US Diplomats Said 'Please Don't Deport Refugees, It's Bad.' Trump Said, 'We Still Have Diplomats?'
Screw you, huddled masses. And your stupid anchor babies, too.
Let's begin with a brief word of clarification to random lackwits on Twitter who may read this: This is not a story about illegal immigrants. This is a story about people who have lived, worked, and raised families in the USA with full legal permission to be here. If you say anything about "illegals" in reply, you have automatically lost the argument. Thank you. Dumbfuck.
In yet another cheerful update on the New Cruelty, we learned late yesterday that before the Trump administration announced in January it would be ending temporary protected status (TPS) for people from Central America and Haiti, US diplomats had cabled the State Department to warn against sending those approximately 300,000 folks back to their home countries, because those countries would not be able to safely absorb the influx of people any time soon.
The Washington Post reports the State Department, then run by Rex Tillerson, didn't merely go against the recommendations -- it didn't even reply to the diplomats who had sent them, and Tillerson's decision to recommend ending TPS was yet another factor that led to the resignation or early retirement of several veteran State Department personnel. Which of course is great, because who needs a diplomatic corps when we have such a terrific military?
The warnings were transmitted to top State Department officials last year in embassy cables now at the center of an investigation by Senate Democrats, whose findings were recently referred to the Government Accountability Office. The Washington Post obtained a copy of their report.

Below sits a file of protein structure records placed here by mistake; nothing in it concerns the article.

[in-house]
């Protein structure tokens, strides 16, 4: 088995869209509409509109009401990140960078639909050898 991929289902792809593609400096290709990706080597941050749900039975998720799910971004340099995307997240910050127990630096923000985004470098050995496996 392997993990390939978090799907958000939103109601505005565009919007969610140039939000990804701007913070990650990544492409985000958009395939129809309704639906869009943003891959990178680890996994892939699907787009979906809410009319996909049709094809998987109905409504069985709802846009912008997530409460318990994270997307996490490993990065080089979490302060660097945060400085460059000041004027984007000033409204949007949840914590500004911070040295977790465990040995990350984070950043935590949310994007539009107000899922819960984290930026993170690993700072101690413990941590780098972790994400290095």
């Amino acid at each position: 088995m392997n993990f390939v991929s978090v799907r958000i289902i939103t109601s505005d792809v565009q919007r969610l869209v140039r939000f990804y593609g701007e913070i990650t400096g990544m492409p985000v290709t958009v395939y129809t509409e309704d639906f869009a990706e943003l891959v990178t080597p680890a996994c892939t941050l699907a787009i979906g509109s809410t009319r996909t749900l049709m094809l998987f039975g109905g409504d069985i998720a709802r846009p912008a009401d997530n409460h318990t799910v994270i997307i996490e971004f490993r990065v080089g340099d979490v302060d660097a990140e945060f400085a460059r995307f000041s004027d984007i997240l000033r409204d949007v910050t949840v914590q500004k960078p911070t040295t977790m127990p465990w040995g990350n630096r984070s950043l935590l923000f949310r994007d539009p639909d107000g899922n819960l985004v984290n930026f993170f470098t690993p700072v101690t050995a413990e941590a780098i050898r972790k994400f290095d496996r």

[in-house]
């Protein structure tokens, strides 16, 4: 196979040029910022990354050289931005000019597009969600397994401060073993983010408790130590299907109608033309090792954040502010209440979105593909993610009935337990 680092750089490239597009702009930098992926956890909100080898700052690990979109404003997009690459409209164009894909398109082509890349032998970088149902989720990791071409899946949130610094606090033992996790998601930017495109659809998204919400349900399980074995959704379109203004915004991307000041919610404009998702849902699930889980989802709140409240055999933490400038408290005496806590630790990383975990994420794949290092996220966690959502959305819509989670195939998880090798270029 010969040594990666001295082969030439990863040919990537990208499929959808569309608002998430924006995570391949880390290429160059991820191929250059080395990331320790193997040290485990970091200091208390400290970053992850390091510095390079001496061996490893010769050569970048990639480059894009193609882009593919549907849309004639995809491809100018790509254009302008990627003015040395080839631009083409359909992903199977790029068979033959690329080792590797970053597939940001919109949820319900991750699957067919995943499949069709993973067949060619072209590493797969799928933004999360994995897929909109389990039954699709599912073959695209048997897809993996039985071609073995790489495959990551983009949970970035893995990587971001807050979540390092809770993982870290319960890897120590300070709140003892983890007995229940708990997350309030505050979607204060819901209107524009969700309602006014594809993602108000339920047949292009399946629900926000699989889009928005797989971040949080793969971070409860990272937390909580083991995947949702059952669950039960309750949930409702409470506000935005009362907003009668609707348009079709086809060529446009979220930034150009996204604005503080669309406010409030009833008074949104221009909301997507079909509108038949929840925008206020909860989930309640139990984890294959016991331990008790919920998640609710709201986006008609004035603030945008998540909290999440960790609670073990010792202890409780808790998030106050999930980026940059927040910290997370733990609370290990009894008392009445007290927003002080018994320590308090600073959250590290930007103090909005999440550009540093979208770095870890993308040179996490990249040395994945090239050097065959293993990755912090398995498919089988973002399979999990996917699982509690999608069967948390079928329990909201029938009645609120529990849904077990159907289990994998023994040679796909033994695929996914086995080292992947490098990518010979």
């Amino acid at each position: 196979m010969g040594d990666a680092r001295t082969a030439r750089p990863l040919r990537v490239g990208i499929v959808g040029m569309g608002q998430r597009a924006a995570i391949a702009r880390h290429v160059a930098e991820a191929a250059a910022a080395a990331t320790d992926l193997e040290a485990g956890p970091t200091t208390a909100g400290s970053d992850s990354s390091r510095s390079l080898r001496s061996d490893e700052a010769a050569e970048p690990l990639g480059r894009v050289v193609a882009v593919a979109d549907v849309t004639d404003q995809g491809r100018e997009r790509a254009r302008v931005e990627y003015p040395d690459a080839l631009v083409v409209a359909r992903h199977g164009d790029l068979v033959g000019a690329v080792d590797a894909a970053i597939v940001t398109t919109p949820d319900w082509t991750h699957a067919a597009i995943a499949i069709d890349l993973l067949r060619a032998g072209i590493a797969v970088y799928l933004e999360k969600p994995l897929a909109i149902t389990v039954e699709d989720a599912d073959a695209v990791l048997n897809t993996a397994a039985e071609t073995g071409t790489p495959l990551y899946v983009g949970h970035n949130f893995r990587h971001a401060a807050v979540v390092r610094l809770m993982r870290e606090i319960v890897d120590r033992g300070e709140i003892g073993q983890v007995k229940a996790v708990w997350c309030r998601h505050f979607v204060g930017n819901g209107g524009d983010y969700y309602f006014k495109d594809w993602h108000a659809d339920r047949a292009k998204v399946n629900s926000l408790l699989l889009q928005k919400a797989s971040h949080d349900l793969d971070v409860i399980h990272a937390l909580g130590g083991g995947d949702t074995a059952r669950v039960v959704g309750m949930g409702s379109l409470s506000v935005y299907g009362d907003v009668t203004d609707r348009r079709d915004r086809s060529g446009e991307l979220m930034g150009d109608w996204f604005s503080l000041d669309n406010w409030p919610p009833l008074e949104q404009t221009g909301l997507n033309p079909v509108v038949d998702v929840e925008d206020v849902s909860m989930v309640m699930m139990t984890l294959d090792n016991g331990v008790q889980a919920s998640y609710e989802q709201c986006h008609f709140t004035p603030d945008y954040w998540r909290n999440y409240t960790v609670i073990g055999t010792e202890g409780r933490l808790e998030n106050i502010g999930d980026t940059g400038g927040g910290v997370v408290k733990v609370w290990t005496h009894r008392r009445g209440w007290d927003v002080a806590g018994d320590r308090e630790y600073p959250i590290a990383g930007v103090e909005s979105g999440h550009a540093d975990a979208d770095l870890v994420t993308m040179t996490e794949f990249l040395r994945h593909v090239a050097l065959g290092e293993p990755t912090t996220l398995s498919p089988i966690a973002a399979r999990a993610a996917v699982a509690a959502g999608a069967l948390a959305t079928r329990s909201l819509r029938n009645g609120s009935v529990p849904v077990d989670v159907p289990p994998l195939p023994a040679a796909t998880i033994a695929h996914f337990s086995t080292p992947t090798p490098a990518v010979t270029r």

The cables’ contents, which have not been previously disclosed, reveal career diplomats’ strong opposition to terminating the immigrants’ provisional residency [...] and the possible deportation of hundreds of thousands of people to some of the poorest and most violent places in the Americas.
The timing of the leaked report seems like no coincidence: On Friday, DHS ended TPS status for 57,000 people from Honduras, as a follow-up to January's revocation of TPS for 195,000 Salvadorans and 46,000 Haitians. Those affected by the orders have 18 months after the end of TPS to leave, or they will be subject to forcible deportation. Many of those affected have put down roots, starting businesses and getting married and having children. WaPo notes that "TPS recipients from those three countries are the mothers and fathers of an estimated 273,000 U.S.-born children who will have to leave or separate from their parents." Clearly, all 300,000 of the people with TPS should have abstained from sex, marriage, and business while they were here as invited guests. Really quite irresponsible of them.
Democrats on the Senate Foreign Relations Committee have been trying to get answers from State about how it made the decision to recommend ending TPS; staffers were allowed to see the cables in January. Son of a gun: Looks like Tillerson completely cut the regional experts out of the decision, because they recommended stuff that went against Trump's new Deport Everyone agenda. Plus, you know, he didn't like talking to State Department employees.
Congress established TPS in a 1990 immigration bill and it was signed into law by that flaming liberal George H.W. Bush; the idea was to give refuge to people from countries that had suffered wars and natural disasters until it was safe for them to go home. The definition of "temporary" has become contentious: Previous administrations have all relied on US diplomats' assessments of whether the affected countries are ready for large numbers of folks to be repatriated, and since we're talking about poor countries that haven't miraculously sprouted jobs and infrastructure, TPS status has been extended again and again. TPS was granted to Hondurans after Hurricane Mitch devastated the country in 1998, killing 10,000 people in mudslides and flooding; for Salvadorans in 2001, after two large earthquakes, and to Haitians after the 2010 earthquake that the country is still (slowly) recovering from. To further complicate things, the two Central American countries have experienced waves of gang violence that have resulted in some of the world's highest murder rates.